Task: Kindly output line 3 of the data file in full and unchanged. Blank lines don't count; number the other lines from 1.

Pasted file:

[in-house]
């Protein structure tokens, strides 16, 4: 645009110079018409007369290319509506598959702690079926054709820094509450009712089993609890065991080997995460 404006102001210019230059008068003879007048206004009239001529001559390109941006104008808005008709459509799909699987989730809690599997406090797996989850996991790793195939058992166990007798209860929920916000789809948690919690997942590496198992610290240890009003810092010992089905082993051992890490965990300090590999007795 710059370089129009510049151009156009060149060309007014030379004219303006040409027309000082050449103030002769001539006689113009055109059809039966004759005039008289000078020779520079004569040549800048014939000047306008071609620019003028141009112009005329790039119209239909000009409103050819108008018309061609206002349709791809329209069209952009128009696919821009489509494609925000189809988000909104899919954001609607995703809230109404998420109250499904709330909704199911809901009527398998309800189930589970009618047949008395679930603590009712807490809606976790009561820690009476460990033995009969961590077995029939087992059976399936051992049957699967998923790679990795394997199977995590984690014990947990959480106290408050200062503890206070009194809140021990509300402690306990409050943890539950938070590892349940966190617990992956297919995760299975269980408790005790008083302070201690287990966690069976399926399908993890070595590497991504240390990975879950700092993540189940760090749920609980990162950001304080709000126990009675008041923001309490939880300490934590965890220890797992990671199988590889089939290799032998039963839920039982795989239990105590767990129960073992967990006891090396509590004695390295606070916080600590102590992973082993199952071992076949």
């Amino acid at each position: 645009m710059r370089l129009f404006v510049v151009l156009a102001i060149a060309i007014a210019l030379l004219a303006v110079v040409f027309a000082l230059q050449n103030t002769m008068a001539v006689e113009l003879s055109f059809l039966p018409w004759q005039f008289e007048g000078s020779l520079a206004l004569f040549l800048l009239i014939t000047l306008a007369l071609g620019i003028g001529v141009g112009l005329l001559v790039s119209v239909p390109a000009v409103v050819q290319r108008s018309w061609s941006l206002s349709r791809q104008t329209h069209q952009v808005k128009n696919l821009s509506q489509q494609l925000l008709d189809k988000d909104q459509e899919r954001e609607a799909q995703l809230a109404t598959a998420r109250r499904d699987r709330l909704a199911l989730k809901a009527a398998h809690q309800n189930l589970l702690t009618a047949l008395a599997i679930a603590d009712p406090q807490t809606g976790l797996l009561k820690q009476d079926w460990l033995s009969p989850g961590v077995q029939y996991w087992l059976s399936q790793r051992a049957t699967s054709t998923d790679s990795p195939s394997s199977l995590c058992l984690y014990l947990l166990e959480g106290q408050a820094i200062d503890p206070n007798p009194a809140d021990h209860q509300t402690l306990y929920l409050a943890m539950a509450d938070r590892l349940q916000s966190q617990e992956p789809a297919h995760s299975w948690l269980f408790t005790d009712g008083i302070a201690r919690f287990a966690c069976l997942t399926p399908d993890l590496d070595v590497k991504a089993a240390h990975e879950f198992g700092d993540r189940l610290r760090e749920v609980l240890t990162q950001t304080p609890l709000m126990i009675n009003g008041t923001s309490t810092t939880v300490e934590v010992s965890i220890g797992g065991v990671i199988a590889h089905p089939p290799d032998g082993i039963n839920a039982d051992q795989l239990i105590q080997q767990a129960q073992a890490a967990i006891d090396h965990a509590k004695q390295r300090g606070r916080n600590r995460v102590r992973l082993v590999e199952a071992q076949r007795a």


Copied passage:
């Amino acid at each position: 645009m710059r370089l129009f404006v510049v151009l156009a102001i060149a060309i007014a210019l030379l004219a303006v110079v040409f027309a000082l230059q050449n103030t002769m008068a001539v006689e113009l003879s055109f059809l039966p018409w004759q005039f008289e007048g000078s020779l520079a206004l004569f040549l800048l009239i014939t000047l306008a007369l071609g620019i003028g001529v141009g112009l005329l001559v790039s119209v239909p390109a000009v409103v050819q290319r108008s018309w061609s941006l206002s349709r791809q104008t329209h069209q952009v808005k128009n696919l821009s509506q489509q494609l925000l008709d189809k988000d909104q459509e899919r954001e609607a799909q995703l809230a109404t598959a998420r109250r499904d699987r709330l909704a199911l989730k809901a009527a398998h809690q309800n189930l589970l702690t009618a047949l008395a599997i679930a603590d009712p406090q807490t809606g976790l797996l009561k820690q009476d079926w460990l033995s009969p989850g961590v077995q029939y996991w087992l059976s399936q790793r051992a049957t699967s054709t998923d790679s990795p195939s394997s199977l995590c058992l984690y014990l947990l166990e959480g106290q408050a820094i200062d503890p206070n007798p009194a809140d021990h209860q509300t402690l306990y929920l409050a943890m539950a509450d938070r590892l349940q916000s966190q617990e992956p789809a297919h995760s299975w948690l269980f408790t005790d009712g008083i302070a201690r919690f287990a966690c069976l997942t399926p399908d993890l590496d070595v590497k991504a089993a240390h990975e879950f198992g700092d993540r189940l610290r760090e749920v609980l240890t990162q950001t304080p609890l709000m126990i009675n009003g008041t923001s309490t810092t939880v300490e934590v010992s965890i220890g797992g065991v990671i199988a590889h089905p089939p290799d032998g082993i039963n839920a039982d051992q795989l239990i105590q080997q767990a129960q073992a890490a967990i006891d090396h965990a509590k004695q390295r300090g606070r916080n600590r995460v102590r992973l082993v590999e199952a071992q076949r007795a």